I grew up less than 30 minutes from Newtown, CT, where an elementary school shooting rocked the nation. I can still remember the day I read that news, appearing on my local friends’ Facebook posts before it had even made the major headlines. It was devastating. I cried on the spot, and then again and again spontaneously for days after.

When the most recent shooting was reported I felt a familiar dark cloud creep over my heart. Each time our country suffers an attack like this I lose a little more hope in our people. But it did not rock me like that first one. Over the past few years these horrific events have become almost routine, and I could feel myself becoming numb to the reality of the tragedy.

Then posts began showing up on my social media feeds — people arguing against gun control, demanding their unfettered rights, and insulting the intelligence of those who held the opposing view.

And suddenly I found myself enraged. Not simply angry or upset or frustrated, but filled to the brim with pure, unbridled fury.

The strength of the feeling took me completely off-guard. I am a spiritual person, a meditative person, a peaceful person. I practice loving kindness in my everyday life, and I aim above all else to do no harm. I catch insects and release them outside. I eat plants, not animals. I defend the rights of even the most obtusely dogmatic to their beliefs and practices which represent, to them, the highest good — even when I vehemently disagree.

But to the “guns don’t kill people, people kill people” defenders I found myself faced with an uncontrollable impulse to scream obscenities so close to their ignorant faces that they would have to wipe my spit from their eyes.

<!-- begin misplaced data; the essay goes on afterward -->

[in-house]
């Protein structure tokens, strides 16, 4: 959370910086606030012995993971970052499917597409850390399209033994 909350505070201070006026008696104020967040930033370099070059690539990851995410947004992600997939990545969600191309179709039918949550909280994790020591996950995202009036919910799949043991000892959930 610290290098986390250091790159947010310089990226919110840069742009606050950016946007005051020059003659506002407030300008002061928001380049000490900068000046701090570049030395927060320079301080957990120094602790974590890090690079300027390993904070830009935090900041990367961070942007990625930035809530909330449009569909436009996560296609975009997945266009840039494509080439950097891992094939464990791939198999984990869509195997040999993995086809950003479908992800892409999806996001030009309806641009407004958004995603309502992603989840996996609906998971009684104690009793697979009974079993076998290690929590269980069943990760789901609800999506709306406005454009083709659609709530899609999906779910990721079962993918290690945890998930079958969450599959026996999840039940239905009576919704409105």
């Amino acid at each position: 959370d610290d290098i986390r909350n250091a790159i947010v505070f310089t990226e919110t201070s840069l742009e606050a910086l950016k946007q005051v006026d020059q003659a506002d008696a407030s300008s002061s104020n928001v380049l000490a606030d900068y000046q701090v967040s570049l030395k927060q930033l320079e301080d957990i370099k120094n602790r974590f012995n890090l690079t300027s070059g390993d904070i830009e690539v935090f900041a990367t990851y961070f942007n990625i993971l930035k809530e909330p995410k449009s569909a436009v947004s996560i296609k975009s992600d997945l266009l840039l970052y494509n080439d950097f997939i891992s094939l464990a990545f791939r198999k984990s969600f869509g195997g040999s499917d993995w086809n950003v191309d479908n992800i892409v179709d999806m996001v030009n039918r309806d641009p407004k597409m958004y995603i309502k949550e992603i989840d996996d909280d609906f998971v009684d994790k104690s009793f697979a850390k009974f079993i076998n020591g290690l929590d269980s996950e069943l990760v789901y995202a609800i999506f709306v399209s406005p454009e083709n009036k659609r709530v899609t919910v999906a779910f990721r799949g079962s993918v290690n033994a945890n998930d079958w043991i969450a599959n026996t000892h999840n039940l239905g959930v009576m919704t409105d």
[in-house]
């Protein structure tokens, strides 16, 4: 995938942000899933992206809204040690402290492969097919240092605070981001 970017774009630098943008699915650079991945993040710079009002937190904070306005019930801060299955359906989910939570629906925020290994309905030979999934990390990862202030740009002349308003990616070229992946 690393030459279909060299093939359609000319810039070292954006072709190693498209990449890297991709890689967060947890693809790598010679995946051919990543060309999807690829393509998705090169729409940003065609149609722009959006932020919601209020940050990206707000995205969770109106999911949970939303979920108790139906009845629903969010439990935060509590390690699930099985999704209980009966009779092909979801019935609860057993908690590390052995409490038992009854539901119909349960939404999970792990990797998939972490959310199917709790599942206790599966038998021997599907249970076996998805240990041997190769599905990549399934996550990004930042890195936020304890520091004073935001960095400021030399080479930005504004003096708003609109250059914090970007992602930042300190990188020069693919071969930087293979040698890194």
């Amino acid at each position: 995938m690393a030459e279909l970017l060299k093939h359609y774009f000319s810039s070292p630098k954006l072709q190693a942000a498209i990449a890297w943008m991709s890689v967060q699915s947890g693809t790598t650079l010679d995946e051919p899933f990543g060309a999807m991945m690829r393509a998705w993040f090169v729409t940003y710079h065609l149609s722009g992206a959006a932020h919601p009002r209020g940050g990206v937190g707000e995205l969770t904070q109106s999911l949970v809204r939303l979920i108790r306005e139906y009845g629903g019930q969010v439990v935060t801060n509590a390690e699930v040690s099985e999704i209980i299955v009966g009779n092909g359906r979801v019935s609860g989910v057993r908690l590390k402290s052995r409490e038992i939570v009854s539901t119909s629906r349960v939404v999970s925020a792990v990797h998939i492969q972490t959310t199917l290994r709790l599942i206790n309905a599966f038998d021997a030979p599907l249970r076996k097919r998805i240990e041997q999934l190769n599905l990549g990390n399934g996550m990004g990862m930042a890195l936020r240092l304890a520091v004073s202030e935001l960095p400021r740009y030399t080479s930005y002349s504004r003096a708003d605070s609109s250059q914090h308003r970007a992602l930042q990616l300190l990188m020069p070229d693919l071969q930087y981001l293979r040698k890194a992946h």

Surprised by the level of my anger and the grief that quickly followed, I questioned why this event, this issue, was suddenly more than I could handle. Why this, when there are so many other tragedies and injustices happening in our world?

I must be a master at compartmentalizing, so good I even fooled myself.

Why was I so angry at those people who insist that, despite an increasing trend of school shootings, we change nothing?

Because — I am a teacher.

I teach seventh and eighth grade at a small Montessori school in the west suburbs of Chicago. I have ten students and a co-teacher with whom I spend every moment of every day in a little off-campus house that has been adapted as our school building. We have a front and a side door, the former with a series of deadlocks and the latter with a private access code. The front door stays locked at all times — no exceptions — unless I or my co-teacher open it. On the glass pane of that door is a sticker with a gun behind a bright red slash line. “This is a gun-free zone,” it tells all who enter, just in case there was any confusion about the place of weaponry at an institute of learning.

On our first day of school, after welcoming the kids, we settle into couches in the living room to draft our community agreement. This is when we decide how we will treat each other and ourselves for the remainder of the year. We discuss respect, we discuss compassion, we discuss trust.

Following this we talk about the basics: where to put your backpacks, how to organize your cubbies, when lunch happens and how long you have to eat. We run through what to do if there is a fire, where to go for shelter if there is a tornado, and how to save yourself (always yourself first) if a madman breaks into our building and attempts to kill you.